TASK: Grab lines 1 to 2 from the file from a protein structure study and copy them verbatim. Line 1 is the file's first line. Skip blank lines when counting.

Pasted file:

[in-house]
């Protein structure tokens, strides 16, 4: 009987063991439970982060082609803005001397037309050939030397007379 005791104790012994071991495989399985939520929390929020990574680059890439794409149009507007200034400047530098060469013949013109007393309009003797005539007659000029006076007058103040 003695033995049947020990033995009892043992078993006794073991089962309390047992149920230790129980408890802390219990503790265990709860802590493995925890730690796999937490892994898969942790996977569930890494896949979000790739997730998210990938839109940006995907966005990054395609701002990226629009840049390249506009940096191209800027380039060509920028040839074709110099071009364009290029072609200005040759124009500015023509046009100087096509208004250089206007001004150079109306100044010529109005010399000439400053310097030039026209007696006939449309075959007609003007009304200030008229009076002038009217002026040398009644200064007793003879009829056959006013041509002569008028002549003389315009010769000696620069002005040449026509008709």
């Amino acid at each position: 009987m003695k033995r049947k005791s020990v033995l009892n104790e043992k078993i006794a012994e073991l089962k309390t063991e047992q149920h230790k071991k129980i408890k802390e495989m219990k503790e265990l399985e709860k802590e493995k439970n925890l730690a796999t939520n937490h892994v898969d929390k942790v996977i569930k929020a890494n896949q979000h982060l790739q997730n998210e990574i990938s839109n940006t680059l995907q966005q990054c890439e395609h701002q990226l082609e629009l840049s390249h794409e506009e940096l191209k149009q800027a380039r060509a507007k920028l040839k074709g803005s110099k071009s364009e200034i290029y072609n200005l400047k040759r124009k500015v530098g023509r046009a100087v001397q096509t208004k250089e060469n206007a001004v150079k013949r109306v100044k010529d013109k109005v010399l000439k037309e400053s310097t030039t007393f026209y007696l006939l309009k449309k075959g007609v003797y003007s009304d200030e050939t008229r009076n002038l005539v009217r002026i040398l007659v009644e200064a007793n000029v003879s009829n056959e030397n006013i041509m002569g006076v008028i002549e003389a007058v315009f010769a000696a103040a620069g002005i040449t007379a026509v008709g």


[in-house]
């Protein structure tokens, strides 16, 4: 009987063991439970982060082609803005001397037309050939030397007379 005791104790012994071991495989399985939520929390929020990574680059890439794409149009507007200034400047530098060469013949013109007393309009003797005539007659000029006076007058103040 003695033995049947020990033995009892043992078993006794073991089962309390047992149920230790129980408890802390219990503790265990709860802590493995925890730690796999937490892994898969942790996977569930890494896949979000790739997730998210990938839109940006995907966005990054395609701002990226629009840049390249506009940096191209800027380039060509920028040839074709110099071009364009290029072609200005040759124009500015023509046009100087096509208004250089206007001004150079109306100044010529109005010399000439400053310097030039026209007696006939449309075959007609003007009304200030008229009076002038009217002026040398009644200064007793003879009829056959006013041509002569008028002549003389315009010769000696620069002005040449026509008709």